April 8, 2024
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The Soggy Potato Chip Syndrome

These days, for reasons not relevant to this article, parents are spending considerably more time with their children than ever before. Of course, we are thrilled at this development. Isn’t this what we always wanted, the amazing and unique opportunity to spend quality time with our children whom we cherish more than anything else?

On the other hand, maybe this is becoming a less-than-ideal situation. Perhaps we are finding some aspects of prolonged togetherness less than ideal. Possibly we are discovering that some of our children’s interactions with others could be better, more polite or more mature.

This leaves us with the question of what we parents can do to achieve these goals. Other than setting the right tone in our homes and modeling the behaviors we hope to see, how can we get our children to behave properly and respectfully toward others?

Enter the Soggy Potato Chip Syndrome, a study that is the key to eliciting positive behavior from children. It is a strategy that does not cost any money, nor does it require visits to a behavioral therapist.

Studies have shown that children enjoy potato chips and that they will do almost anything to get some. (Please note that this study was done many years ago when the options for candy and nosh were considerably less extensive.) When faced with the choice of partaking from a bowl of fresh, crispy potato chips or from a bowl of stale, soggy chips, children obviously prefer the fresh chips. However, if the choice presented is an empty bowl alongside a bowl of stale, soggy potato chips, children will choose any chips over no chips at all.

The rationale behind the Soggy Potato Chip Syndrome is directly related to attention getting. All people, young or old, crave and enjoy positive attention. However, if they are in a situation where they are not receiving the type of attention they desire, they will settle for something less: negative attention.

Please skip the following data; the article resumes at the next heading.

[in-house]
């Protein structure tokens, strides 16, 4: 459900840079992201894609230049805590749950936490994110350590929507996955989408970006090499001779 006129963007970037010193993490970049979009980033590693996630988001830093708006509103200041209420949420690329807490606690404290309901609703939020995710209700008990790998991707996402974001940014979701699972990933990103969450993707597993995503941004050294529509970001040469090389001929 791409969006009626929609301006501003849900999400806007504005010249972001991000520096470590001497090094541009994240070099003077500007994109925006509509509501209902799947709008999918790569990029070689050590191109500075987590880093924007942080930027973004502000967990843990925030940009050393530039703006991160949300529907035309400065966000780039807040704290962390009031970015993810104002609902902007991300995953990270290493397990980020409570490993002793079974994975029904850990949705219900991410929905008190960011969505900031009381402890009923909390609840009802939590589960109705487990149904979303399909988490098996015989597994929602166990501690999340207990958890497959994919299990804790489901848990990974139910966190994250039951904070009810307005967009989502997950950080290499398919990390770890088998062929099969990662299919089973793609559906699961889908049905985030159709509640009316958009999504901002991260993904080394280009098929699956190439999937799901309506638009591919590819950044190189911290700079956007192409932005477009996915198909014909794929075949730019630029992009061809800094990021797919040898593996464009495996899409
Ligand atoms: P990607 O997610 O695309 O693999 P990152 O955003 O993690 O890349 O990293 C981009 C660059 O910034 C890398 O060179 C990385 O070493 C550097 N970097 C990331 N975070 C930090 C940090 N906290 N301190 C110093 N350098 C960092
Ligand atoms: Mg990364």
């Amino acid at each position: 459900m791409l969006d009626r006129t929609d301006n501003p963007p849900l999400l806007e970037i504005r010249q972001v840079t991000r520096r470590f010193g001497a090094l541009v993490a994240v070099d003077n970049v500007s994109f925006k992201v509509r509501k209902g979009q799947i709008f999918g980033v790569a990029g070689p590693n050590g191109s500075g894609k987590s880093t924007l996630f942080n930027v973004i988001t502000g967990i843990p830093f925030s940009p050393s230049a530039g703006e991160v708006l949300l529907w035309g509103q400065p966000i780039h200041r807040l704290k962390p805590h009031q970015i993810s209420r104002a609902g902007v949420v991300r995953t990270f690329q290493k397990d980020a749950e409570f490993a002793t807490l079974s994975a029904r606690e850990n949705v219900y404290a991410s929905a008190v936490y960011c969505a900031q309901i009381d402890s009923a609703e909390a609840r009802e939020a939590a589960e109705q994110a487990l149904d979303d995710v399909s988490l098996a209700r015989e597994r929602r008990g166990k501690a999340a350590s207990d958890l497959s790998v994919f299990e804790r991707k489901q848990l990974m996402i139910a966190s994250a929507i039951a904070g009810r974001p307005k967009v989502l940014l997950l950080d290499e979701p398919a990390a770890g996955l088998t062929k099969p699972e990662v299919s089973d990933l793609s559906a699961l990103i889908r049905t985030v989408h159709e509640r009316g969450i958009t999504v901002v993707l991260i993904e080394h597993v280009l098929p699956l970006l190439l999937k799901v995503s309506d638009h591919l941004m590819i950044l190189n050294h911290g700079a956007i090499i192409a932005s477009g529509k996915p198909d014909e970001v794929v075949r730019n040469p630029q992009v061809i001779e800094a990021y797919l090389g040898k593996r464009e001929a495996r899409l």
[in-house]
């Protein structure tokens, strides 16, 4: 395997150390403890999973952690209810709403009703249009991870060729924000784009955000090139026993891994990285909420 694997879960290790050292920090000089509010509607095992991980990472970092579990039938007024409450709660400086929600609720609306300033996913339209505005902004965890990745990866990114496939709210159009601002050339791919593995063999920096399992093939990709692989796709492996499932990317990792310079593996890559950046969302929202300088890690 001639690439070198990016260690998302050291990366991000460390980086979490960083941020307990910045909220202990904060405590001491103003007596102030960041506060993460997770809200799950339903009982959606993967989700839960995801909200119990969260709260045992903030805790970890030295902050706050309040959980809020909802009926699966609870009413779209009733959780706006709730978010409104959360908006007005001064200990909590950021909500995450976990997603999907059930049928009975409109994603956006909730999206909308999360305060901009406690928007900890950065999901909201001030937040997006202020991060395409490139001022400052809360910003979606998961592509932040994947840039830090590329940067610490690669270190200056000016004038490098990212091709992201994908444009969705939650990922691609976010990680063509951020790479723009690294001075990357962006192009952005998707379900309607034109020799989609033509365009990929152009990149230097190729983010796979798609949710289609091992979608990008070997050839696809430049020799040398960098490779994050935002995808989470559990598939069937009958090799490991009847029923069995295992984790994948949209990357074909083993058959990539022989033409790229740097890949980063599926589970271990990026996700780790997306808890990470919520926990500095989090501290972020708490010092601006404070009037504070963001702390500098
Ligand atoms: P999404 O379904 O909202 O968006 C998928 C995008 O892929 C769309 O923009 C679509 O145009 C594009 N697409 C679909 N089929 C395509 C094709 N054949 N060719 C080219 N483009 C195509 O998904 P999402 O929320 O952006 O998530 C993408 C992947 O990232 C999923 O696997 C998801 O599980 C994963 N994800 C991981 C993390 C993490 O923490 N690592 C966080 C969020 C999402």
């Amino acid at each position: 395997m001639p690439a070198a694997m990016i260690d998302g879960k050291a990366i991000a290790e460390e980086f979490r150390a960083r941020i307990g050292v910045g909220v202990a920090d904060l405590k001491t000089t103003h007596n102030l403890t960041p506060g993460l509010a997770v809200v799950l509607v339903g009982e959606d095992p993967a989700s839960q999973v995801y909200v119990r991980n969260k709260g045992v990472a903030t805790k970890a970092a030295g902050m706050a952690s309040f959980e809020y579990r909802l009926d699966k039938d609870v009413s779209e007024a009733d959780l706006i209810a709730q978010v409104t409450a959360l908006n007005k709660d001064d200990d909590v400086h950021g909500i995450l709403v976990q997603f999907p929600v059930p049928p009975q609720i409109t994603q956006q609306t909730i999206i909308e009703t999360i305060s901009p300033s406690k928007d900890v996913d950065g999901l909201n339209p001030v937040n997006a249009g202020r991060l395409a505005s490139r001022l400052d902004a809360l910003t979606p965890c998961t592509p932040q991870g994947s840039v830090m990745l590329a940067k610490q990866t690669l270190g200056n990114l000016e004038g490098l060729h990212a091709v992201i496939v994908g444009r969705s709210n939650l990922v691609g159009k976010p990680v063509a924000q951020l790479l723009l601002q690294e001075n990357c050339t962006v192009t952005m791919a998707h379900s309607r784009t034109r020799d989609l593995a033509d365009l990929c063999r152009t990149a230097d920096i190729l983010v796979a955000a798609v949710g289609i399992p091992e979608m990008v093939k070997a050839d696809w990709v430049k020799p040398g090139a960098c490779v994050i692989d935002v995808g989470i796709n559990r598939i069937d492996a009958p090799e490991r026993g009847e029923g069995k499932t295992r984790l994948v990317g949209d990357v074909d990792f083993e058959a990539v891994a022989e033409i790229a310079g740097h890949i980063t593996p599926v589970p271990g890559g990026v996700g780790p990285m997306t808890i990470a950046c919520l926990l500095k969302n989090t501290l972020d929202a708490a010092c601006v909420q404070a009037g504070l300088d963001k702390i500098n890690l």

Imagine a scenario where a parent is in the supermarket with a 4-year-old and a 1-year-old and needs to get the weekly shopping done. The parent is focusing on finding the groceries that are on the list and does not pay attention to or comment on the quiet, cooperative behavior of the children. However, if the 4-year-old suddenly pinches his/her sibling, there will certainly be a reaction, clearly a negative one on the part of the parent, but a reaction nonetheless. The older child has succeeded in getting the attention of his/her parent. It may not be the praise (aka fresh, crispy potato chip) that the child truly desires, but it is an acceptable substitute (even a stale, soggy potato chip is better than nothing.)

Contemporary studies recommend that one should try to maintain a 5:1 ratio of positive to negative comments. For every negative comment or criticism, adults should make five positive comments. Parents should be mindful of their general tone of communication and seek out occasions for positive feedback. The positive reactions should not be limited to verbal comments, but should include a tussle of the hair, a pat on the shoulder, and lots of hugging!

A story is told of General Moshe Dayan, the Israeli war hero and Minister of Defense who famously had a black eye patch. General Dayan was speeding down the highway when he was stopped by the police. The police officer was stunned when he recognized who the driver of the vehicle was, and he reacted as follows: “Minister Dayan! Why are you speeding? You should be setting a positive example for everyone!” General Dayan responded, “Listen here, officer, I have one eye. Where do you think I should focus it, on the speedometer or on the road?!”

We all have the option of choosing what our focus should be. We can choose to emphasize the positive and miss or pass over some of the negative things that may occur in daily life. Chances are that would end up being a self-fulfilling prophecy, with our children striving to live up to the positive image we genuinely have of them.


Rabbi Eliezer Abish is a fifth grade rebbe at RYNJ and the author of a bestselling book “Portraits of Prayer.”

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